• Switchboard operators employed by independently owned public telephone companies having not more than 750 stations
    • Employees who are casual babysitters or companions to ill or aged persons unable to care for themselves

    Overtime pay laws. An exemption from the minimum wage and overtime laws (but not the equal pay or child labor laws) applies to:

    • Executives. An employee is an executive if the employee's primary duty is:
      1. management-related; and
      2. the employee customarily and regularly directs the work of two or more employees including the authority to hire or fire other employees or is in a position to make suggestions and recommendations as to the hiring, firing, advancement, promotion or another change of status of other employees that will be given particular weight.
    • Retail supervisors are included under the executive exemption, even if they perform the same duties as subordinates, if they also perform managerial functions including assigning work, scheduling employees, and/or managing inventory.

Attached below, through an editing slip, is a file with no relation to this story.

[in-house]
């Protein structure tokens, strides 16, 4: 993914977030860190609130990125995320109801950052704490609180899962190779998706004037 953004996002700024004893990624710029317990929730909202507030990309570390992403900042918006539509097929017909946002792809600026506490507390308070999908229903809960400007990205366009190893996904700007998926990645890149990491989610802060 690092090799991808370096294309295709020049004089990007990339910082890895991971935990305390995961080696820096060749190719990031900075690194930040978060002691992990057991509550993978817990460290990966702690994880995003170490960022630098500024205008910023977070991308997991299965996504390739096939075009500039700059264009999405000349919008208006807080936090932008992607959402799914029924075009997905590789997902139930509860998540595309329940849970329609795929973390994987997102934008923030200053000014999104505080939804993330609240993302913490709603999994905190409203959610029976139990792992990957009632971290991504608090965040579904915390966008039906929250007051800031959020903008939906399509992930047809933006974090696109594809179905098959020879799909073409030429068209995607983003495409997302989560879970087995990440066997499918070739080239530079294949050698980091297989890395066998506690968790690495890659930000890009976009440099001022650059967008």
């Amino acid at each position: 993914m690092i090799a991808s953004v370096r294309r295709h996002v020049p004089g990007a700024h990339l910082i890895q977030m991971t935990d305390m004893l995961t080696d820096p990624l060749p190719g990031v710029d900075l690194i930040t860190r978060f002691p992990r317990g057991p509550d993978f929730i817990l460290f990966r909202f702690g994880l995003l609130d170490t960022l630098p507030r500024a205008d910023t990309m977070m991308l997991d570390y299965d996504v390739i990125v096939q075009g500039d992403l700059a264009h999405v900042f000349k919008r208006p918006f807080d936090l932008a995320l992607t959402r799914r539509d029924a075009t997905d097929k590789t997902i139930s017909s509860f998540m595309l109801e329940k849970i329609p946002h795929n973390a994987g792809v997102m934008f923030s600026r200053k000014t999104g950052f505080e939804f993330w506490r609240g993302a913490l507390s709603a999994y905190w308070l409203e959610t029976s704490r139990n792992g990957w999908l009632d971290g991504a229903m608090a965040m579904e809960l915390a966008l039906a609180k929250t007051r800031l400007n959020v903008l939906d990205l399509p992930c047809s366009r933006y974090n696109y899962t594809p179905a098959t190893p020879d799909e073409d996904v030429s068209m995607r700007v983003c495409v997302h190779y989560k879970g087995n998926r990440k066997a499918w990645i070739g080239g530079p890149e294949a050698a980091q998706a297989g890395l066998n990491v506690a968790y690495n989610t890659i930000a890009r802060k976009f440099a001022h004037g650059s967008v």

• Administrative. An employee is in an administrative position if the employee's primary duty is:
      1. the performance of office or non-manual work directly related to the management or general business operations of the employer or the employer's customers; and
      2. the exercise of discretion and independent judgment with respect to matters of significance.
    • Professionals. An employee is a professional if the employee's primary work:
      1. requires advanced knowledge in the field of science or learning, is predominantly intellectual, and includes work requiring the consistent exercise of discretion and judgment; and
      2. the advanced knowledge must be customarily acquired by a prolonged course of specialized intellectual instruction; or a creative professional whose primary duty is the performance of work requiring invention, imagination, originality or talent in a recognized field of artistic or creative endeavor.